The U.S. Justice Department and the FBI are investigating Cambridge Analytica, a now-defunct political data firm embroiled in a scandal over its handling of Facebook Inc user information, the New York Times reported on Tuesday.
Prosecutors have sought to question former Cambridge Analytica employees and banks that handled its business, the newspaper said, citing an American official and others familiar with the inquiry.
Cambridge Analytica said earlier this month it was shutting down after losing clients and facing mounting legal fees resulting from reports the company harvested personal data about millions of Facebook users beginning in 2014.
Allegations of the improper use of data for 87 million Facebook users by Cambridge Analytica, which was hired by President Donald Trump’s 2016 U.S. election campaign, have prompted multiple investigations in the United States and Europe.
The investigation by the Justice Department and FBI appears to focus on the company’s financial dealings and how it acquired and used personal data pulled from Facebook and other sources, the Times said.
Investigators have contacted Facebook, according to the newspaper.
The FBI, the Justice Department and Facebook declined to comment to Reuters.
The U.S. Justice Department and the FBI are investigating Cambridge Analytica (whose London offices are seen above), a now-defunct political data firm embroiled in a scandal over its handling of Facebook Inc user information, the New York Times reported on Tuesday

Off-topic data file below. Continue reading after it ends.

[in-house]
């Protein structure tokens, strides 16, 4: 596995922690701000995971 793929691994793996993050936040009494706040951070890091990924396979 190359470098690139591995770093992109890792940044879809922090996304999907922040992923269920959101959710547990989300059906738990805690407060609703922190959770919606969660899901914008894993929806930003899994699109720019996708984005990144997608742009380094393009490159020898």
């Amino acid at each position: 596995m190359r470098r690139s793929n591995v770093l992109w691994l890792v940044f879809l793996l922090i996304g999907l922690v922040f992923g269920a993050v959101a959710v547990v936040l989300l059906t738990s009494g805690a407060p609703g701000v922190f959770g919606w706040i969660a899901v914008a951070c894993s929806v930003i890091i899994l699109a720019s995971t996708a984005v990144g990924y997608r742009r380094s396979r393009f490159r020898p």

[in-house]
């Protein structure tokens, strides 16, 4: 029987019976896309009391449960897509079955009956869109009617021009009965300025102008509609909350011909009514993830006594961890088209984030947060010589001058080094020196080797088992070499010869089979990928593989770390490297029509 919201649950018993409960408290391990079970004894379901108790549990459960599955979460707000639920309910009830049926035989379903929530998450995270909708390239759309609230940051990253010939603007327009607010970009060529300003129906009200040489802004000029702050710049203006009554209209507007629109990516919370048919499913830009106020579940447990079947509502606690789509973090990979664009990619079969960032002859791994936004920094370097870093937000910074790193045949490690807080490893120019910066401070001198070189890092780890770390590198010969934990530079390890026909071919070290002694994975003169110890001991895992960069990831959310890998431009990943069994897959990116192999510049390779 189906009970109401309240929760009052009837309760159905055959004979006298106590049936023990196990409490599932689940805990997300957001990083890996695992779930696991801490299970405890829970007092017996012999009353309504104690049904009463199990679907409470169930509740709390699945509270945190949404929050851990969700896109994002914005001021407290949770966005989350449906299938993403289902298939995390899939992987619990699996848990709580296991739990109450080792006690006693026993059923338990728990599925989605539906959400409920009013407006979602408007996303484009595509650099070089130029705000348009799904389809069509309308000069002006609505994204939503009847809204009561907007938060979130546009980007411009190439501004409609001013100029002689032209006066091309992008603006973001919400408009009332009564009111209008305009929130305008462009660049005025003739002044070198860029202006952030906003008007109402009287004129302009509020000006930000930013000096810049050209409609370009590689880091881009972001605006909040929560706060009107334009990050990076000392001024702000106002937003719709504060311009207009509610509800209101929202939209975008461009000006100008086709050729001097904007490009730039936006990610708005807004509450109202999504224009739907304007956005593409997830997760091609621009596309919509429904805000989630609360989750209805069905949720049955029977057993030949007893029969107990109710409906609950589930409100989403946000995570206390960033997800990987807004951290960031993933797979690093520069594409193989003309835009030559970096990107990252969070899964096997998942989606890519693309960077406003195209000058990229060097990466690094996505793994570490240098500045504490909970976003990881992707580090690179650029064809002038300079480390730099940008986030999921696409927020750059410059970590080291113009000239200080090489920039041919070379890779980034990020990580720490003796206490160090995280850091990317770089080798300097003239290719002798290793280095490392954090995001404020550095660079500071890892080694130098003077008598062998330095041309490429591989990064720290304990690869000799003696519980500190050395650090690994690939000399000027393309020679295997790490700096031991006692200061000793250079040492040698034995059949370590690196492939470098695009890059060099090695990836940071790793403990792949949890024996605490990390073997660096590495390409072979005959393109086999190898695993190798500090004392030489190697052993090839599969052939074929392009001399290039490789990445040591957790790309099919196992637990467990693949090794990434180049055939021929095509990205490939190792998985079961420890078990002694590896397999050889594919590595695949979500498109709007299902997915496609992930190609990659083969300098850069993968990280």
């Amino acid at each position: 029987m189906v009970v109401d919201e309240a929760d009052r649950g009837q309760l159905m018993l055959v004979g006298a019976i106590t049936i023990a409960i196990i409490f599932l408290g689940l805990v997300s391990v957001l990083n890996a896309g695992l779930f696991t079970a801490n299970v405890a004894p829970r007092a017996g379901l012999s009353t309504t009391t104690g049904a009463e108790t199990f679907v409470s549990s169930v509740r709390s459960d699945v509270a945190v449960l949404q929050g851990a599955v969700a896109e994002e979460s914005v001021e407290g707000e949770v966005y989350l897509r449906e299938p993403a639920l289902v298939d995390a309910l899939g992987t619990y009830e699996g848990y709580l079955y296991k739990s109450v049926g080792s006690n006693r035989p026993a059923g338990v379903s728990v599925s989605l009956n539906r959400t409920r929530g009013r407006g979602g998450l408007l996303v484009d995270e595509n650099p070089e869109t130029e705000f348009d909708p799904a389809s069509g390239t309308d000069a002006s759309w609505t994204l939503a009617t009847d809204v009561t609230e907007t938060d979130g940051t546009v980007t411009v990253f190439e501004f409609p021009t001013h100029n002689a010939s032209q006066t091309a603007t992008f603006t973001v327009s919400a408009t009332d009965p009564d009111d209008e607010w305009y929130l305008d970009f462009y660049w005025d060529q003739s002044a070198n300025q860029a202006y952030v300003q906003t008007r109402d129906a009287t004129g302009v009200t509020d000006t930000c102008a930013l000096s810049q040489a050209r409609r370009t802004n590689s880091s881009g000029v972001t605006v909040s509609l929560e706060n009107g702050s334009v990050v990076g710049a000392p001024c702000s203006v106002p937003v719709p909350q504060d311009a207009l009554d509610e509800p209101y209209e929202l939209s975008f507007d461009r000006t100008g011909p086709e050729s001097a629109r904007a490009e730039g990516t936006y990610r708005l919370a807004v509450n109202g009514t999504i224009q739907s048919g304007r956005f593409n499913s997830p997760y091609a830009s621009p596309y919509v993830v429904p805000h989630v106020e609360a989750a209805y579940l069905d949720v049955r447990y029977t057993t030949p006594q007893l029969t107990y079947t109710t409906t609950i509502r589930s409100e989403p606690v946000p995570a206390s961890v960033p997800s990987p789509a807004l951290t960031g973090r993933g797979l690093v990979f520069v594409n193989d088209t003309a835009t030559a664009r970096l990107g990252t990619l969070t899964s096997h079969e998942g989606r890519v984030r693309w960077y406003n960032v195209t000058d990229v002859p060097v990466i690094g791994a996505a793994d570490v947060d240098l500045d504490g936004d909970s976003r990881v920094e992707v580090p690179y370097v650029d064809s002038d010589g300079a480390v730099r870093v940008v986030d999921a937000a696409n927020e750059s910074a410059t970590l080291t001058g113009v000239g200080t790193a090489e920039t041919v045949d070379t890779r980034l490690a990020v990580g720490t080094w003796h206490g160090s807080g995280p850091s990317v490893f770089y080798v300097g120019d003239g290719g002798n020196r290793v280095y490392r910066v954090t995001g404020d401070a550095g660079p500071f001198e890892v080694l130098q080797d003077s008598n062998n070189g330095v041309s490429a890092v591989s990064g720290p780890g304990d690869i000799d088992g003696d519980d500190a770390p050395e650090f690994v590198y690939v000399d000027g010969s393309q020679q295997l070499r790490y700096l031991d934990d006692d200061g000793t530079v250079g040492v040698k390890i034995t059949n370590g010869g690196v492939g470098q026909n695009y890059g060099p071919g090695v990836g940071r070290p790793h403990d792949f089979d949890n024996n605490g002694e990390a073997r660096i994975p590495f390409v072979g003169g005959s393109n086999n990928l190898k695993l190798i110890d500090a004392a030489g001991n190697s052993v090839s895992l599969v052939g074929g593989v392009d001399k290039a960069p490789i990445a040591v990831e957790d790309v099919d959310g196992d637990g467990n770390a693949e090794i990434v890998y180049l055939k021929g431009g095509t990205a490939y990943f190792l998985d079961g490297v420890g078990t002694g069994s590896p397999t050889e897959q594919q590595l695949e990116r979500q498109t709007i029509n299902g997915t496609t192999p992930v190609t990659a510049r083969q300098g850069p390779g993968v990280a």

Christopher Wylie, a former employee of Cambridge Analytica, confirmed to the Times that federal investigators interviewed him
Former officials with Cambridge Analytica was not immediately available to comment.
Christopher Wylie, a former employee of Cambridge Analytica, confirmed to the Times that federal investigators interviewed him.
‘I can confirm that I’ve been contacted by the FBI and the Department of Justice, and answered preliminary questions,’ Wylie told the Times.
‘We plan to meet again to provide substantive answers to the investigators.’
Wylie was one of the whistleblowers who revealed the extent to which the company used data about Facebook users to craft disinformation campaigns related to the Brexit referendum as well as the 2016 U.S. presidential elections.
Cambridge Analytica was created around 2013, initially with a focus on U.S. elections, with $15 million in backing from billionaire Republican donor Robert Mercer and a name chosen by future Trump White House adviser Steve Bannon, the New York Times has reported.
Bannon left the White House on August 2017.
Facebook has suspended around 200 apps as part of its investigation into misuse of personal data on the social network.
In the wake of the Cambridge Analytica scandal, Facebook chief executive Mark Zuckerberg promised an audit of apps that may have accessed ‘large amounts of data’ on the site.
The investigation is ongoing but the site has confirmed hundreds of apps have so far been suspended, pending further analysis of their behaviour.
The social network is auditing apps and their data use following the Cambridge Analytica scandal, and said 200 have been suspended pending a thorough investigation.
HAVE YOU BEEN USING A ROGUE APP?
Facebook said it will ban the apps involved and notify the public using the same tool on its online help centre that told users if their information had been shared with Cambridge Analytica.